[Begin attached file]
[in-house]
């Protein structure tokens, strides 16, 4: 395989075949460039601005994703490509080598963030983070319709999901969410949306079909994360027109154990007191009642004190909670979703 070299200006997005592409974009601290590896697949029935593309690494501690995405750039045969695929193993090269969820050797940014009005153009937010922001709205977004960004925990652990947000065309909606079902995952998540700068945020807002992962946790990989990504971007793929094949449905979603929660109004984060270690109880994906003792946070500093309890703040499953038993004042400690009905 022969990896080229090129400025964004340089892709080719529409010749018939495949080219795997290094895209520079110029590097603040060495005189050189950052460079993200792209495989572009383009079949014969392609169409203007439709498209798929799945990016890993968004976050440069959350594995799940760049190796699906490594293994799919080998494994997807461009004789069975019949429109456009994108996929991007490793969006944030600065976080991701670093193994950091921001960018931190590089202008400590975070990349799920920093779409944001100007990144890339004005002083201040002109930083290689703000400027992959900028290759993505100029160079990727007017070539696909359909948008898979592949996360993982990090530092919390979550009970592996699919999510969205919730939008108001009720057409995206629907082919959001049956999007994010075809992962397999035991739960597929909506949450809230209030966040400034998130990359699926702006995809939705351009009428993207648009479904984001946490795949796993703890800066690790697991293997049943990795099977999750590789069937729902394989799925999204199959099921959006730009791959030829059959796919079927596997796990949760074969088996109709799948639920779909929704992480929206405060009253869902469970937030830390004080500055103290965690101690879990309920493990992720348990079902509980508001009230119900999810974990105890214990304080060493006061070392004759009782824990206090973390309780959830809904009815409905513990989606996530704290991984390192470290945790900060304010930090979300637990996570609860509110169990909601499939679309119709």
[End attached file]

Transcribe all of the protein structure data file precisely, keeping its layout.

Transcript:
[in-house]
């Protein structure tokens, strides 16, 4: 395989075949460039601005994703490509080598963030983070319709999901969410949306079909994360027109154990007191009642004190909670979703 070299200006997005592409974009601290590896697949029935593309690494501690995405750039045969695929193993090269969820050797940014009005153009937010922001709205977004960004925990652990947000065309909606079902995952998540700068945020807002992962946790990989990504971007793929094949449905979603929660109004984060270690109880994906003792946070500093309890703040499953038993004042400690009905 022969990896080229090129400025964004340089892709080719529409010749018939495949080219795997290094895209520079110029590097603040060495005189050189950052460079993200792209495989572009383009079949014969392609169409203007439709498209798929799945990016890993968004976050440069959350594995799940760049190796699906490594293994799919080998494994997807461009004789069975019949429109456009994108996929991007490793969006944030600065976080991701670093193994950091921001960018931190590089202008400590975070990349799920920093779409944001100007990144890339004005002083201040002109930083290689703000400027992959900028290759993505100029160079990727007017070539696909359909948008898979592949996360993982990090530092919390979550009970592996699919999510969205919730939008108001009720057409995206629907082919959001049956999007994010075809992962397999035991739960597929909506949450809230209030966040400034998130990359699926702006995809939705351009009428993207648009479904984001946490795949796993703890800066690790697991293997049943990795099977999750590789069937729902394989799925999204199959099921959006730009791959030829059959796919079927596997796990949760074969088996109709799948639920779909929704992480929206405060009253869902469970937030830390004080500055103290965690101690879990309920493990992720348990079902509980508001009230119900999810974990105890214990304080060493006061070392004759009782824990206090973390309780959830809904009815409905513990989606996530704290991984390192470290945790900060304010930090979300637990996570609860509110169990909601499939679309119709």